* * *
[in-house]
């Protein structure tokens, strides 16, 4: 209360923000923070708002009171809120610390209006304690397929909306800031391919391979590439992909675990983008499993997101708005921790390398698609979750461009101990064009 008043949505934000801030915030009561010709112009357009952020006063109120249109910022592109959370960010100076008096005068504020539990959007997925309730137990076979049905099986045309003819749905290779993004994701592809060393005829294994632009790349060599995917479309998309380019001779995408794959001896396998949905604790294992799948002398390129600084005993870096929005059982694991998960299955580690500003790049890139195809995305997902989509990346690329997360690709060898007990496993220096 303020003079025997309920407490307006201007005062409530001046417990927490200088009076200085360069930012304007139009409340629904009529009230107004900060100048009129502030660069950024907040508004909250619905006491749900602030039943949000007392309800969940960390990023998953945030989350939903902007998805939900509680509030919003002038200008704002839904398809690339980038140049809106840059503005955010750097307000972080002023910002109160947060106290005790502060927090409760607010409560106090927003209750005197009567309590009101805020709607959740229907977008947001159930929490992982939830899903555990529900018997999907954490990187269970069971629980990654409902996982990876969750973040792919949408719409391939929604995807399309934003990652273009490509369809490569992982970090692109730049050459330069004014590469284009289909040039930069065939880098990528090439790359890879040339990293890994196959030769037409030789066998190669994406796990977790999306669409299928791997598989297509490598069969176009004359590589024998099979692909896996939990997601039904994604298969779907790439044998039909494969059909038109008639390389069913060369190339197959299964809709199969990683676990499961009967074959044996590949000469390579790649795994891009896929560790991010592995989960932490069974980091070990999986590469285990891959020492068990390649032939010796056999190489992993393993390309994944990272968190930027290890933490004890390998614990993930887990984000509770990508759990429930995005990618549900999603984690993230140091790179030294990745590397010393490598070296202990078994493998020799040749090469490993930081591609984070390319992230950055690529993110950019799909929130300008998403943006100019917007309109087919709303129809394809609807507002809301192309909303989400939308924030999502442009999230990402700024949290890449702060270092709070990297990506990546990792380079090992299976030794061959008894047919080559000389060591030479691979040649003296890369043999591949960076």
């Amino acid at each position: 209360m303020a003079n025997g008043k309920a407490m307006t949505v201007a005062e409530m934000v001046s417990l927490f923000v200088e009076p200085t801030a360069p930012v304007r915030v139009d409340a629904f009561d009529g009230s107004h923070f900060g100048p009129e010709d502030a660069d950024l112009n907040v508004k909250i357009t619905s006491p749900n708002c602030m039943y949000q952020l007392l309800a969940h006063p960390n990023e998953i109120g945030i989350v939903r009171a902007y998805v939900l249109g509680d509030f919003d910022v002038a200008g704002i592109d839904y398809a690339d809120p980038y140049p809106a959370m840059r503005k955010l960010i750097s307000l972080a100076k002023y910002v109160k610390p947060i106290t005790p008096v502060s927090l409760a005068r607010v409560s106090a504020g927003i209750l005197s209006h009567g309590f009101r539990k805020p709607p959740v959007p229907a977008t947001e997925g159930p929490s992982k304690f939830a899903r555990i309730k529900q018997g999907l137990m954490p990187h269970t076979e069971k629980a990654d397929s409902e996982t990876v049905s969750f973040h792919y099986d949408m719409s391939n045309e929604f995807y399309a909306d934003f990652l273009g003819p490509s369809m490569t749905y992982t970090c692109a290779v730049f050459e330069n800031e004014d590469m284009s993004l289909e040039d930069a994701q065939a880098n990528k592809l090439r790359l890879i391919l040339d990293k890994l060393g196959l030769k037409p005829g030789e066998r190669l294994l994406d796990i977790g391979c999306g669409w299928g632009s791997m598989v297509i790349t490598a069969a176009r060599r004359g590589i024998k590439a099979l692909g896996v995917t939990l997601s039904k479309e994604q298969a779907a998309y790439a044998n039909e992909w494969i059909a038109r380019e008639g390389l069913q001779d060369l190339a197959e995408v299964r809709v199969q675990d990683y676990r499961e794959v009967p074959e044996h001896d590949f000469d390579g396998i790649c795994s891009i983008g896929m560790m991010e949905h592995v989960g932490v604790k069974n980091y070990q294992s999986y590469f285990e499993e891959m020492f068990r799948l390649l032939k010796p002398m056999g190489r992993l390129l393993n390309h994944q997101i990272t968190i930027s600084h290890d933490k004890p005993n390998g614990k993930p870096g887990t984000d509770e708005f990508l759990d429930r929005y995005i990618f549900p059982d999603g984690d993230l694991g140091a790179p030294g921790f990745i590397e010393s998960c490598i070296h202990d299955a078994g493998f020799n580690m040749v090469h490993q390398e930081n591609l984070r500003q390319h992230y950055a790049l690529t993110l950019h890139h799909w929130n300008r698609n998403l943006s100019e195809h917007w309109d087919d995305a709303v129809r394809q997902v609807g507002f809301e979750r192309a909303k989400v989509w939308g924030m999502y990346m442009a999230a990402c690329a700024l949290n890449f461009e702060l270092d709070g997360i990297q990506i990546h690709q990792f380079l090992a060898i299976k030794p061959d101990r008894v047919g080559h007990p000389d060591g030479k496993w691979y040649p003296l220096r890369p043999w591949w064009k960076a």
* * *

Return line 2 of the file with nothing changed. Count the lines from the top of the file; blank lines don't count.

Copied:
């Protein structure tokens, strides 16, 4: 209360923000923070708002009171809120610390209006304690397929909306800031391919391979590439992909675990983008499993997101708005921790390398698609979750461009101990064009 008043949505934000801030915030009561010709112009357009952020006063109120249109910022592109959370960010100076008096005068504020539990959007997925309730137990076979049905099986045309003819749905290779993004994701592809060393005829294994632009790349060599995917479309998309380019001779995408794959001896396998949905604790294992799948002398390129600084005993870096929005059982694991998960299955580690500003790049890139195809995305997902989509990346690329997360690709060898007990496993220096 303020003079025997309920407490307006201007005062409530001046417990927490200088009076200085360069930012304007139009409340629904009529009230107004900060100048009129502030660069950024907040508004909250619905006491749900602030039943949000007392309800969940960390990023998953945030989350939903902007998805939900509680509030919003002038200008704002839904398809690339980038140049809106840059503005955010750097307000972080002023910002109160947060106290005790502060927090409760607010409560106090927003209750005197009567309590009101805020709607959740229907977008947001159930929490992982939830899903555990529900018997999907954490990187269970069971629980990654409902996982990876969750973040792919949408719409391939929604995807399309934003990652273009490509369809490569992982970090692109730049050459330069004014590469284009289909040039930069065939880098990528090439790359890879040339990293890994196959030769037409030789066998190669994406796990977790999306669409299928791997598989297509490598069969176009004359590589024998099979692909896996939990997601039904994604298969779907790439044998039909494969059909038109008639390389069913060369190339197959299964809709199969990683676990499961009967074959044996590949000469390579790649795994891009896929560790991010592995989960932490069974980091070990999986590469285990891959020492068990390649032939010796056999190489992993393993390309994944990272968190930027290890933490004890390998614990993930887990984000509770990508759990429930995005990618549900999603984690993230140091790179030294990745590397010393490598070296202990078994493998020799040749090469490993930081591609984070390319992230950055690529993110950019799909929130300008998403943006100019917007309109087919709303129809394809609807507002809301192309909303989400939308924030999502442009999230990402700024949290890449702060270092709070990297990506990546990792380079090992299976030794061959008894047919080559000389060591030479691979040649003296890369043999591949960076």